The standards call for a hound from 33 to 55 pounds (15-25 kg); its height is 24 to 29 inches (60-74 cm). The coat is very short and almost absent on the belly. Its bone structure shows clearly through the skin and musculature. Its muscles are "dry", meaning that they lie quite flat, unlike the Greyhound and Whippet. In this respect it is similar in type to the Saluki.
In Africa, Azawakh are found in a variety of colors such as black, red, blue fawn (that is, with a lilac cast), grizzle, and, rarely, blue. The Azawakh in its native land also comes with various white markings including Irish marked (white collar) and particolour (mostly white) Because of this wide color variation in the native population, the American standard used by the AKC and UKC allows any color combination found in Africa.
Colors permitted by the FCI breed standard are clear sand to dark fawn/brown, red and brindle (with or without a dark mask), with white bib, tail tip, and white on all feet (which can be tips of toes to high stockings). Currently, white stockings that go above the elbow joint are considered disqualifying features in France, as is a white collar or half collar (Irish marked).
The Azawakh’s light, supple, elastic gait is a notable breed characteristic, as is a "bouncy gallop" or, more succinctly, as "boing".
Azawakh have no known incidence of hip displasia. There is a small occurrence of adult-onset ideopathic epilepsy in the breed. Wobbler disease or cervical vertebral instability does rarely occur. Some breeders believe this is a largely developmental problem where puppies grow too quickly due to a high-protein western diet.
Like the Basenji, the Azawakh bitch often has a single annual estrus. Unasisted birth of healthy puppies is the norm. Litter sizes are usually from 4 to 6 puppies but litters as small as 2 and as large as 8 occur.
Azawakh need a fairly high level of exercise and should have regular runs off lead in large enclosed areas to run off steam. The dogs are very social and emotional. They need a master that provides firm but fair leadership. Azawakh thrive companionship of other Azawakh.
Azawakh have high energy and tremendous endurance. They are excellent training companions for runners and are nearly impervious to heat. They will happily run in weather over 100 degrees Farenheit that would kill a Greyhound. They love to dig holes in the garden, which is great excercise for both dog (digging) and owner (filling).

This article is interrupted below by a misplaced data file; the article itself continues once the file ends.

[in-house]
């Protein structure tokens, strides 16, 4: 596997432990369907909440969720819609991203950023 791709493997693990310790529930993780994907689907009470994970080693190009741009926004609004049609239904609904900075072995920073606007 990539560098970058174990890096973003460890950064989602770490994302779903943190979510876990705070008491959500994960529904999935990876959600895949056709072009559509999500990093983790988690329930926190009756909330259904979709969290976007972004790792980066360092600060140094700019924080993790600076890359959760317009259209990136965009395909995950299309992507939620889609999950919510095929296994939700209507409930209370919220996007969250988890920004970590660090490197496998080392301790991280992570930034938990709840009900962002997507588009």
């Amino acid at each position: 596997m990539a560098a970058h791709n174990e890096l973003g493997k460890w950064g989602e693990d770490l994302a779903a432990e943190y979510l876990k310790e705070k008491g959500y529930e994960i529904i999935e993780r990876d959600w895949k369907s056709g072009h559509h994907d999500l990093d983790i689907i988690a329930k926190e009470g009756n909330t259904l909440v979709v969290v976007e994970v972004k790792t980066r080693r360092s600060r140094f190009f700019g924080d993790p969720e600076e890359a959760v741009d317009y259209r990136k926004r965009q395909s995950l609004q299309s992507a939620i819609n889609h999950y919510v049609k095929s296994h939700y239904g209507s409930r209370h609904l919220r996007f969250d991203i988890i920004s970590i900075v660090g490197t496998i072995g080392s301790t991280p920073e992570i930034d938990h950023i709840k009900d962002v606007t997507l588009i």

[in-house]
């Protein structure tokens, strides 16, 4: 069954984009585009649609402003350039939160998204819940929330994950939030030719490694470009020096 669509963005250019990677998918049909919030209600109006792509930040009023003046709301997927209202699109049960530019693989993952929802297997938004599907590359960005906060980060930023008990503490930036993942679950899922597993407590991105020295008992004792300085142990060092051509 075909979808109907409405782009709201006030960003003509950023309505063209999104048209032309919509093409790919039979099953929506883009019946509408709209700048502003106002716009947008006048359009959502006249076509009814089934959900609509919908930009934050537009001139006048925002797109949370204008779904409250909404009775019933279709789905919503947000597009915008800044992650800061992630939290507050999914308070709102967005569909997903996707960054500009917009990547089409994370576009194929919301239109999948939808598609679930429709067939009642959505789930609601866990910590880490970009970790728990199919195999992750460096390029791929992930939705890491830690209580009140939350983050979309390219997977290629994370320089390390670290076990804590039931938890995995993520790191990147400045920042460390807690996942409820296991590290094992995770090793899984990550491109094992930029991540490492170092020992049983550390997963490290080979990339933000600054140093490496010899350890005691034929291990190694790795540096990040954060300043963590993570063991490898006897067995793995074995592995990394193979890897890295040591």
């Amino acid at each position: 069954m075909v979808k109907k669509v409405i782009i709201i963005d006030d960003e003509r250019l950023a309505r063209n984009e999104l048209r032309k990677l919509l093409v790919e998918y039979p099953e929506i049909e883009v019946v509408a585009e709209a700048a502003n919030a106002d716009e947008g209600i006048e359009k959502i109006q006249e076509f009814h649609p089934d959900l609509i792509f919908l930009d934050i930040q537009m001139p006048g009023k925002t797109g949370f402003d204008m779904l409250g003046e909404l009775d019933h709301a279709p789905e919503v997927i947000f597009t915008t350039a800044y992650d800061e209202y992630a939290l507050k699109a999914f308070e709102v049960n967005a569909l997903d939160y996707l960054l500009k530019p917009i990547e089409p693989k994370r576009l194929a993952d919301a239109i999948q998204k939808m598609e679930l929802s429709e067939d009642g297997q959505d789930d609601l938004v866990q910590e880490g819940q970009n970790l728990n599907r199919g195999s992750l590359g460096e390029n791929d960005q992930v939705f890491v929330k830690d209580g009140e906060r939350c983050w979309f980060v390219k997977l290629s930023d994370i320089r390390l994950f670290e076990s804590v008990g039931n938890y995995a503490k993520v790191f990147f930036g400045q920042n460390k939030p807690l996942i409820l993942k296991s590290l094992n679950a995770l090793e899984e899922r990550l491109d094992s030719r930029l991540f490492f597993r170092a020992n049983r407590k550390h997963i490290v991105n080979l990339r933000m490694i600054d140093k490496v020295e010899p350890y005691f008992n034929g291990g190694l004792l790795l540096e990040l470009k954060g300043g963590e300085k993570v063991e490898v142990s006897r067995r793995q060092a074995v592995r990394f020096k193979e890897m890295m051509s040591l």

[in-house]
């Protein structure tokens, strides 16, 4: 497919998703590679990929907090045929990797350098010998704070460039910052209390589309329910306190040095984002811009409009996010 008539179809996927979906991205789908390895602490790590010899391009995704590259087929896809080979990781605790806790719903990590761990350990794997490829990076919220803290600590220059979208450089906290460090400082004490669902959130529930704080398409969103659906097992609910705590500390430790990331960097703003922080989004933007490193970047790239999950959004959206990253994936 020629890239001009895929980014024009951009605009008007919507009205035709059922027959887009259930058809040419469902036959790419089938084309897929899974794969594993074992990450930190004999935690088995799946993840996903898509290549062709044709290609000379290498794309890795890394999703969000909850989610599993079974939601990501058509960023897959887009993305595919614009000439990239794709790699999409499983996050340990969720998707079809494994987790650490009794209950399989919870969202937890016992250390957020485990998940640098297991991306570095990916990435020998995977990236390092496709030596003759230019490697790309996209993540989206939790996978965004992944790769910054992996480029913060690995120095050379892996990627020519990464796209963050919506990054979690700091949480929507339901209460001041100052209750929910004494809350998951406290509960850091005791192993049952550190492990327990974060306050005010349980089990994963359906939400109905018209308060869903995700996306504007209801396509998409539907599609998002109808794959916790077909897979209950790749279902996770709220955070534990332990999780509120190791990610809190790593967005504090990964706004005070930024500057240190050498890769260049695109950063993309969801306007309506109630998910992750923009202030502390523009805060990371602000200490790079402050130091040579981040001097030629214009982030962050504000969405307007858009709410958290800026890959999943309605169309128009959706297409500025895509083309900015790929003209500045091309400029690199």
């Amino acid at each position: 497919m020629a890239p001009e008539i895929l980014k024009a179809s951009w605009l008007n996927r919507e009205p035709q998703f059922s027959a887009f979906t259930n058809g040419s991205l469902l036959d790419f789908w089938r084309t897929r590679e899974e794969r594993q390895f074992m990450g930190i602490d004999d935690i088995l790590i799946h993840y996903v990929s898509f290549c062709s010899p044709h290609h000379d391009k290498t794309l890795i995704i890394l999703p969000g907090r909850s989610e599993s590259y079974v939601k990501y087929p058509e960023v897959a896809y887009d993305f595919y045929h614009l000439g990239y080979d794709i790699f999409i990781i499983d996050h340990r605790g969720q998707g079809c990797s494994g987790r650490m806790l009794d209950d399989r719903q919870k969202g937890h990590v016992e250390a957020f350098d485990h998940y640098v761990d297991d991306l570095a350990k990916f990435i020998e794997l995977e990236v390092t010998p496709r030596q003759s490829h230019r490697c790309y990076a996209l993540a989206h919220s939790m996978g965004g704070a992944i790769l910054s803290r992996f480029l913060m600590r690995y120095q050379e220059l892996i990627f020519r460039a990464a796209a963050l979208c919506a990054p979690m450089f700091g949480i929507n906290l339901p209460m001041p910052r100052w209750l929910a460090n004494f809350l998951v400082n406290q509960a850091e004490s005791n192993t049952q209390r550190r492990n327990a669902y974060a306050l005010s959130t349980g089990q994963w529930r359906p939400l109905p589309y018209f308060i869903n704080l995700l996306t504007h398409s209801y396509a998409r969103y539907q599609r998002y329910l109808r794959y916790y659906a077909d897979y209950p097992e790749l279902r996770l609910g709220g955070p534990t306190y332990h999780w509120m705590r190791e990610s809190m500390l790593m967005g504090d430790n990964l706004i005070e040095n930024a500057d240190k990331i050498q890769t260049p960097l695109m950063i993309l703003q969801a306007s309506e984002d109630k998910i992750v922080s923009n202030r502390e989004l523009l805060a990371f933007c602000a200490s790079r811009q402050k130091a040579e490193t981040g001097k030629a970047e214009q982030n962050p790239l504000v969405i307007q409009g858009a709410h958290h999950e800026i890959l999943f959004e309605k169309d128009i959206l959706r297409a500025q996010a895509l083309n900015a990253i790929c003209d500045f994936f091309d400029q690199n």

Many Azawakh detest rain and cold weather.
Azawakh are pack oriented and form complex social heirarchies. They have tremendous memories and are able to recognize each other after long perionds of separation. They can often be found sleeping on top of each other for warmth and companionship
In the common era the Sahel dogs are almost totally isolated from northern dogs by the Sahara, but the ties to the pariah dogs to the south are extremely close. Azawakh are virtually indistinguishable from the Sahel pariah dog population from which they are drawn. In addition to a basic physical structure, the Azawakh share a number of unique traits with the pariah dogs:
Throughout the Sahel, very elegant puppies can be found among rustic siblings. The Sahel nomads do not have the same breed concepts as in the West and, unlike the Bedouin of the North, do not recognize a strict separation of al hor (noble) from kelb (mongrel) dogs. The nomads act as an extra level of selection on top of the intense natural selection pressure of the Sahel environment. The approach to selection is diametrically opposed to Western breeding. Instead of selecting which dogs to breed upon maturity, they decide which puppies should live. This approach has the advantage of maintaining a large reserviour of genetic variability and resilience.
The peoples of the Sahel control dam lines and cull puppies heavily at birth according to locally held aesthetic criteria that we do not fully understand. In the Sahel, color is not a selection criterion. The alpha male dog from the local population is usually the sire. Unless it is a wet year, only one puppy from a litter might be selected to live. Females are usually culled unless the family projects a need for more dogs in the future.
Bred by the Tuareg, Fula and various other nomads of the Sahara and sub-Saharan Sahel in the countries of Mali, Niger, Burkina Faso, and southern Algeria, the breed is used there as a guard dog and to hunt gazelle and hare at speeds up to 40 miles per hour. The austerity of the Sahel environment has ensured that only the most fit dogs survive and has accentuated the breed's ruggedness and independence. Unlike some other sighthounds, the Azawakh is more of a pack hunter and they bump down the quarry with hindquarters when it has been tired out. In role of a guard dog, if an Azawakh senses danger it will bark to alert the other members of the pack, and they will gather together as a pack under the lead of the alpha dog, then chase off or attack the predator. The Sloughi, by comparison, is more of an independent lone hunter and has a high hunting instinct.
They are relatively uncommon in Europe and North America but there is a growing band of devotees. Azawakhs have a range of temperaments from lap dog to quite fierce. Lifelong socialization and firm but gentle handling are critical. Well socialised and trained, they can be good with other dogs, cats, children, and strangers. Azawakh may be registered with the FCI in the USA via the Federación Canófila de Puerto Rico (FCPR) European FCI clubs and the AKC recognize the FCPR as an acceptable registry. The AKC recognizes Azawakh as a Foundation Stock Service breed and they are eligible to participate in AKC-sanctioned performance events. Azawakh may be registered with the UKC and ARBA. The breed is not yet registered by CKC. Azawakh are eligible for ASFA lure coursing and NOFCA open field coursing events.
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